CHINA: Wealthier students have more options

University students among China's new middle and upper classes who fail to make the cut-off score in the national entrance examination, the gao kao, still have options to study in China and abroad. With limited capacity to meet the huge demand for places, and balancing the dilemma of fairness versus diluting the rigor of college education, universities are using a tier system to admit lower-performing students with money and even sponsor programmes for improving the students' English skills before sending them overseas.

After 1949, China worked to avoid the return of the ye ji da xue (literally "wild chicken universities") which more clearly translates as "prostitute university". The term comes from the warlord era when the ruling class and rich landlords paid to send their children to college to "party down" for four years and get a cheap degree.

Up until the mid-1990s, education through the college level in China was completely free although only the top A+ students were accepted. The desperate shortage of universities made entrance examinations a critical gatekeeper of student quality.

By 1998, China's senior high schools and colleges had switched to a full tuition-fee system. This influx of money greatly improved the pay of teachers and the quality of classroom equipment and programmes, and resulted in more high schools while tripling the capacity of its top 100 campuses.

Although Singapore, Taiwan, Hong Kong, Japan and South Korea have enough capacity to meet their resident student populations, China still lacks enough universities for its most capable high school graduates. From the highest ranked Beijing University to the lowest technical school, Chinese students know the rankings and strive for the highest school that will accept them.

But the cut-off scores on the gao kao are determined by academic ability and still leave many good B students unable to enrol. Today, for most Chinese universities, there are three cut-off scores: one for band I (yi ben), one for band II (er ben), and one for band III (san ben) majors.

Many universities, even the top 20, admit all three levels of students since the lowest band pays dramatically higher tuition fees. The gap in the cut-off score between band 1 and band 3 is huge (550 versus 380). Most high school students in urban areas such as Shanghai can make the lower cut-off score, even though they are not A students.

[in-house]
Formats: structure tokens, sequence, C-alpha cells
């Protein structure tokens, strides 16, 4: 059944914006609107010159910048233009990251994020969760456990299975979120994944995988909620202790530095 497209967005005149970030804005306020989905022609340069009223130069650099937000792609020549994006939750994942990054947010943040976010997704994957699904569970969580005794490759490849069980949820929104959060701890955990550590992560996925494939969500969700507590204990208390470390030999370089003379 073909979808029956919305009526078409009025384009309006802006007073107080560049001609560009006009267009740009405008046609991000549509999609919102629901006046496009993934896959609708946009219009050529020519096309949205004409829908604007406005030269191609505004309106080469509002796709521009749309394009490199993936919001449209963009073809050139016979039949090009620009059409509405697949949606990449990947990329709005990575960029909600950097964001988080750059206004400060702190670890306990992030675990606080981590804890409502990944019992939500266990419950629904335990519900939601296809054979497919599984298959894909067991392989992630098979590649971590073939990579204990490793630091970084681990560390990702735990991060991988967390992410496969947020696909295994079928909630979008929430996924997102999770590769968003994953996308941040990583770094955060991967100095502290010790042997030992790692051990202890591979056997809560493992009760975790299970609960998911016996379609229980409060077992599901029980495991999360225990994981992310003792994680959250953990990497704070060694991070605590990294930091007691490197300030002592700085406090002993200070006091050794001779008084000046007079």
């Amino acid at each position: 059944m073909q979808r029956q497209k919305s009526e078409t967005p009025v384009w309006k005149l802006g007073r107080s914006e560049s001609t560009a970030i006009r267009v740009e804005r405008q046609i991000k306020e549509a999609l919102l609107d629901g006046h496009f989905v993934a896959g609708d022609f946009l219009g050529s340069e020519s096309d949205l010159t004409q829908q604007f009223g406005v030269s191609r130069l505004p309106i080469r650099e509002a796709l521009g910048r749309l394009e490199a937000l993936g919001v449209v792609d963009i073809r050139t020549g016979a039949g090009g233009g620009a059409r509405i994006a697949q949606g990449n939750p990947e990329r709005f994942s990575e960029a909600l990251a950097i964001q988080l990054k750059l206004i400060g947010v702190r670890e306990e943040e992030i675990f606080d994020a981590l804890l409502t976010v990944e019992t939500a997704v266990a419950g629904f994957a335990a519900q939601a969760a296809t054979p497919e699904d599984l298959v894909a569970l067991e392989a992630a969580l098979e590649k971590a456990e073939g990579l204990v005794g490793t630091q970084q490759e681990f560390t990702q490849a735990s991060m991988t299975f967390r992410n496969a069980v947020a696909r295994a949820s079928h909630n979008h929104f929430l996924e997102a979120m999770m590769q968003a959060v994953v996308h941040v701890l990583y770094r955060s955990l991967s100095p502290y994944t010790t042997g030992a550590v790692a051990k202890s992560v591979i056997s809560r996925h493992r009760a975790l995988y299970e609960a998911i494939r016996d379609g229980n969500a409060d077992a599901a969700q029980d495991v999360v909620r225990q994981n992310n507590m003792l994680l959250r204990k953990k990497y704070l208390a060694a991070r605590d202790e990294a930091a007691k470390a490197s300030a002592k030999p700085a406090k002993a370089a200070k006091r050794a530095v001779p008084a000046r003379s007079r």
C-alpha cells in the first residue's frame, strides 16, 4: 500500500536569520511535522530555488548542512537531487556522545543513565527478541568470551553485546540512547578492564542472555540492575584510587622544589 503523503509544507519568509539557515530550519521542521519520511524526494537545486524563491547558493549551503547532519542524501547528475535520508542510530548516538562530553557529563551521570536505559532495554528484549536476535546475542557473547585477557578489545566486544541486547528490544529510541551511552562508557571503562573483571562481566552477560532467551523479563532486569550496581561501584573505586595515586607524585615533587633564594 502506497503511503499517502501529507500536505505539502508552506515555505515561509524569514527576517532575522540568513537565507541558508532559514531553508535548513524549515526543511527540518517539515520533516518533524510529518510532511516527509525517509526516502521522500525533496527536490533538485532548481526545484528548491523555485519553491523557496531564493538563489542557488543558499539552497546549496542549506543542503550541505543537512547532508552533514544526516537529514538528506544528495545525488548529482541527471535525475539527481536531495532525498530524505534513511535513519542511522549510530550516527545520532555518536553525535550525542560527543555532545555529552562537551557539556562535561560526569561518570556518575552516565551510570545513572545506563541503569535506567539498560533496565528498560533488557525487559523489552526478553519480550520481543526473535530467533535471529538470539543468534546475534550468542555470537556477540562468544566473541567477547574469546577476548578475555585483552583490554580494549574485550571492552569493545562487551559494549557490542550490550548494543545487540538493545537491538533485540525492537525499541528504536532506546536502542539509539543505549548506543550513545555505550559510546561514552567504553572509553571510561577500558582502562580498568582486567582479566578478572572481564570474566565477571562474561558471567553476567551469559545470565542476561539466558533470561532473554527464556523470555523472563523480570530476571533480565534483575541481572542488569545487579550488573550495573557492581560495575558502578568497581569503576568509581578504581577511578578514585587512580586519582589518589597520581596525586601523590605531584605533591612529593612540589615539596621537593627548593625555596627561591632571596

But not all universities admit the lowest band (especially the top-ranked and engineering universities) and, in many cases, students from the lowest band are housed in a distinct college on campus.

China continues its university expansion. New 'university cities' - clusters of five brand new campuses serving a total of 100,000 students - have been built outside Xi'an and Guangzhou. Chongqing is constructing a university city complex that will house 14 campuses and accommodate 300,000 students, teachers and support staff. The model shown here is of the new Chongqing Normal University which has now been completed.But with China's population growing in affluence, student demand continues to be greater than the supply of places. And although China can put up university buildings and fill them with students, a shortage of academic talent is posing a threat to academic rigor. Large classes mean few quizzes and tests, and students who drift through the semester and study only before the final tests.

Some Chinese universities have arranged special exchange programmes, bringing low-band students on to campus primarily to improve their English and then sending them abroad.
Because a student with a college education usually has a substantially higher standard of living, enforcing the test cut-off was previously necessary to ensure fairness in the eyes of the public.

While yielding to market-driven forces and accepting B students who do not make the highest cut-off, placing students in separate colleges or shunting them to Western schools slows the drift to "wild chicken universities".

A similar trend is obvious in American state universities where the proportion of high school graduates attending college has risen from 40% in the mid-1980s to nearly 75% in some states. While the actual success rate in graduating from US universities remains low, many observers see a similar dilution of academic standards and an increase in remedial coursework occurring in state institutions under pressure to retain more students as a result of market-driven funding, similar to that in China.

Western universities are still luring Chinese A+ students to their advanced programmes but an increase in Chinese B students may not be a bad trend. Their work and study ethic, not considered exceptional in China, still stands out among average students in Western universities.

* John Richard Schrock trains biology teachers in the US and lectures each summer at normal universities in China.